Measuring autoantibodies against methionine adenosyltransferase 2 beta (MAT2β) in serum can be highly useful for the improvement of prognostic models in osteoarthritis (OA) development and for the estimation of time to OA incidence, according to study results published in Annals of the Rheumatic Diseases.
Investigators screened autoantibodies in baseline serum samples from participants without radiographic knee OA using a Nucleic-acid Programmable Protein Arrays (NAPPA) platform against 2125 human proteins in sera. A total of 4796 participants from the Osteoarthritis Initiative (OAI), a multicenter, longitudinal and observational cohort study, were followed for 96 months.
For the current study, participants from an OAI subgroup without knee OA but with risk of developing it were compared with participants from a control subgroup without OA or baseline risk factors. Researchers analyzed MAT2β reactivity and verified it using NAPPA-Enzyme Linked Immunosorbent Assay (ELISA) in 100 participants who did develop knee OA during the 96-month follow-up (incident group), 100 participants who remained radiographically healthy (nonincident group), and 127 individuals who were not a part of the previous screening. Associations were assessed through the combination of a number of robust biostatistics analyses (Receiver Operating Characteristic, logistic regression, and Kaplan-Meier curves); samples from the progression subcohort were used to replicate the proposed prognostic model.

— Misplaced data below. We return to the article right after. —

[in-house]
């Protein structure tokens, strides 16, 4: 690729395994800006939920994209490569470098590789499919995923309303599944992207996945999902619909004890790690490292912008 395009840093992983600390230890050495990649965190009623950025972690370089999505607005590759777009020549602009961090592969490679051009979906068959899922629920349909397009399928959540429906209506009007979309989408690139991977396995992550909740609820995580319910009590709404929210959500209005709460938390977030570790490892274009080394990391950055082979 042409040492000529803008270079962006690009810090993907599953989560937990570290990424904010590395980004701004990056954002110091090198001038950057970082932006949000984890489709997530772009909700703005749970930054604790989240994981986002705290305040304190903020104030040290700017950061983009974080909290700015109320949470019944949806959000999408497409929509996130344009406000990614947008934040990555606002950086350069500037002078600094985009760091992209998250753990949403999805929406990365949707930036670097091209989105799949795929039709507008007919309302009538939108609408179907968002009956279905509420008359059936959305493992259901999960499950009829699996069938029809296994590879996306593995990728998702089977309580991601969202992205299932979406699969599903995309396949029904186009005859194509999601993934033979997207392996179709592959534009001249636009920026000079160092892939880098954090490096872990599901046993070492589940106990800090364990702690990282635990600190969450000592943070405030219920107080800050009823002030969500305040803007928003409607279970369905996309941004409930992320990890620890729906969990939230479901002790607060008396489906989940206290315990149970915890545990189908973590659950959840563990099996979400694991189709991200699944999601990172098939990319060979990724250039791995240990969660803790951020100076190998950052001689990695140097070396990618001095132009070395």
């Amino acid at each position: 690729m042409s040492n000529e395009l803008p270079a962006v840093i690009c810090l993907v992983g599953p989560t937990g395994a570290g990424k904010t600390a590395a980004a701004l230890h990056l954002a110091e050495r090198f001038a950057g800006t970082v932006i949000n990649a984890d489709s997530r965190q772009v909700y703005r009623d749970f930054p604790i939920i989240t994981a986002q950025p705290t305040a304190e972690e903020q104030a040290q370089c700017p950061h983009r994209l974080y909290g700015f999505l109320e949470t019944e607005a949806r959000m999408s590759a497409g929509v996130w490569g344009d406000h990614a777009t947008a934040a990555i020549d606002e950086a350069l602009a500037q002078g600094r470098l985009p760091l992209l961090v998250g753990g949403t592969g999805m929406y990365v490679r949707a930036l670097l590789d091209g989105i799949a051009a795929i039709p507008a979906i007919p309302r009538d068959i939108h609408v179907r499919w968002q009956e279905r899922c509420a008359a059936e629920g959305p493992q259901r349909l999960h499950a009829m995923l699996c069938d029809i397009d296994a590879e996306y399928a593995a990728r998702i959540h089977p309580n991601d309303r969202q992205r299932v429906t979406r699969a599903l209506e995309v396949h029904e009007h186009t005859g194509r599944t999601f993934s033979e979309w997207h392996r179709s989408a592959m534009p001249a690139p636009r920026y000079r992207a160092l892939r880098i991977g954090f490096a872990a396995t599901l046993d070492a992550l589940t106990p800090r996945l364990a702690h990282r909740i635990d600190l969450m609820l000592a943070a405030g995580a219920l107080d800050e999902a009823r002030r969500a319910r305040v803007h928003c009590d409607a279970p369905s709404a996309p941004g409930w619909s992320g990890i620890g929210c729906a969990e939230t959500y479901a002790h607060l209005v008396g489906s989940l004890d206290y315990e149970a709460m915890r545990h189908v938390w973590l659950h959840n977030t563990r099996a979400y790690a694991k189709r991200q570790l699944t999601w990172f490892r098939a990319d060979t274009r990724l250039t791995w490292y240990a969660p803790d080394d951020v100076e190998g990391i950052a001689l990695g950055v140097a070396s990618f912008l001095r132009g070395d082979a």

From baseline serum samples, 6 significantly different autoantibodies were found in samples from incident participants compared with nonincident participants, and the high MAT2β-autoantibody levels (0.58±0.22 vs 0.49±0.23 arbitrary units (au), respectively; P =3.140E-04) were significantly associated with future knee OA and earlier disease development. Inclusion of MAT2β reactivity in the analyses greatly improved the classification/identification of participants who would develop knee OA during the follow-up period.
Investigators created a prognostic model for incident radiographic knee OA that synthesized the various biostatistics analyses of the following biomarkers: age, sex, body mass index (BMI), knee bending, history of injury, Western Ontario and McMaster Universities Osteoarthritis Index (WOMAC) pain scores, and MAT2β reactivity. They demonstrated the use of the model in the case of a 45-year-old (0 points) woman (18 points) with a BMI of 23 kg/m2 (27 points), with no knee injury history (0 points), who engaged in frequent knee bending activity (21 points), with a WOMAC pain score of 2.5 (10 points), and a MAT2β-autoantibody reactivity level in serum of 1.2 au (57.5 points), for a total of 133.5 points. This value resulted in a 55.5% probability of developing radiographic knee OA over the course of 96 months.
“The present study shows that a high antibody reactivity against MAT2β protein in serum is associated at baseline with individuals who will develop incident radiographic [knee] OA, and also with an earlier appearance of the disease. Our results suggest that the inclusion of MAT2β-[autoantibody] in a clinical prognostic model for radiographic [knee] OA could improve the identification of individuals who will develop the disease before 96 months,” the investigators concluded.
Camacho-Encina M, Balboa-Barreiro V, Rego-Perez I, et al. Discovery of an autoantibody signature for the early diagnosis of knee osteoarthritis: data from the Osteoarthritis Initiative [published online August 30, 2019]. Ann Rheum Dis. doi:10.1136/annrheumdis-2019-215325